By Rhonda Campbell
As with so many “brand new” inventions, social media took off when it started. Some of those early social media sites, MySpace being king of them all, aren’t around today. But, that doesn’t change the fact that millions of people log into, read and share opinions, pictures and videos at the platforms.
Sheer numbers alone, makes social media almost irresistible for many small businesses. It’s easy to tell yourself that by simply creating a Facebook page, your company will reach 1 million or more people a week, if not a day. However, that’s generally not the experience many small business owners have.
In fact, more than a few small business owners are struggling to gain sales from social media interactions, this despite the fact that they might have increased the numbers of hours they’ve devoted to social media promotions. To stay ahead of the curve, even as they continue to test new social media customer engagement strategies and activities, some entrepreneurs are focusing more on building their own in-house databases.
They’re doing this because they understand the importance of owning contact data. They don’t want to rely on a huge social media company to exist in order for them to be able to stay in touch with their current and prospective customers.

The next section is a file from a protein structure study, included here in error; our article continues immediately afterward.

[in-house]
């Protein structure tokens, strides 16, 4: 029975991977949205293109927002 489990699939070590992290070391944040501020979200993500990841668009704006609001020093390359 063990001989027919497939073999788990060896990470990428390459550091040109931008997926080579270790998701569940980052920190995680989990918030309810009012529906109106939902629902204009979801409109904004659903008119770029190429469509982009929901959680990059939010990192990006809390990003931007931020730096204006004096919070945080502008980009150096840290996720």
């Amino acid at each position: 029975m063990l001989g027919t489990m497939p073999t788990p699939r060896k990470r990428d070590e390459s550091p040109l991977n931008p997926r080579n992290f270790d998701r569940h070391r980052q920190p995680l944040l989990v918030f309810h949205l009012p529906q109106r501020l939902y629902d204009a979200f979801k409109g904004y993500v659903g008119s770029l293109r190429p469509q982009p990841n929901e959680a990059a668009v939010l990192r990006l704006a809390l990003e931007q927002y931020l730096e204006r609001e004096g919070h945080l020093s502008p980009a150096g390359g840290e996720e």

It’s a smart move, considering how fast the social media and Internet world’s change, MySpace and Napster being two examples of how quickly an online company can diminish in influence. Steps you could take to strengthen your in-house social communication muscles vary, but include:
- Adding a newsletter subscription button to your websites/blogs
- Building email blasts communications using automated tools like Constant Contact, Mail Chimp and Zoho
- Sending your website and blog visitors holiday greetings (and including a link or button that allows them to share the message with their contacts, possibly helping you to grow your in-house database even more)
- Making it easy for website and blog visitors to sign up to receive alerts about specials, discounts and sales you’re running
- Bringing newsletter, company update, etc. “sign-up” forms with you when you speak publicly
These are a few steps you could take to start giving yourself the same in-house power that social media networks offer. It might prove a very smart move years from now, especially if social media networks begin to charge small businesses to send out announcements to their users or if social media networks get gobbled up by larger firms.
If you’re curious to see how other small business owners are faring when it comes to social media, check out this study referenced in USA Today. You might find some additional tips you could incorporate into your existing social media marketing strategy, tips that gain you new customers.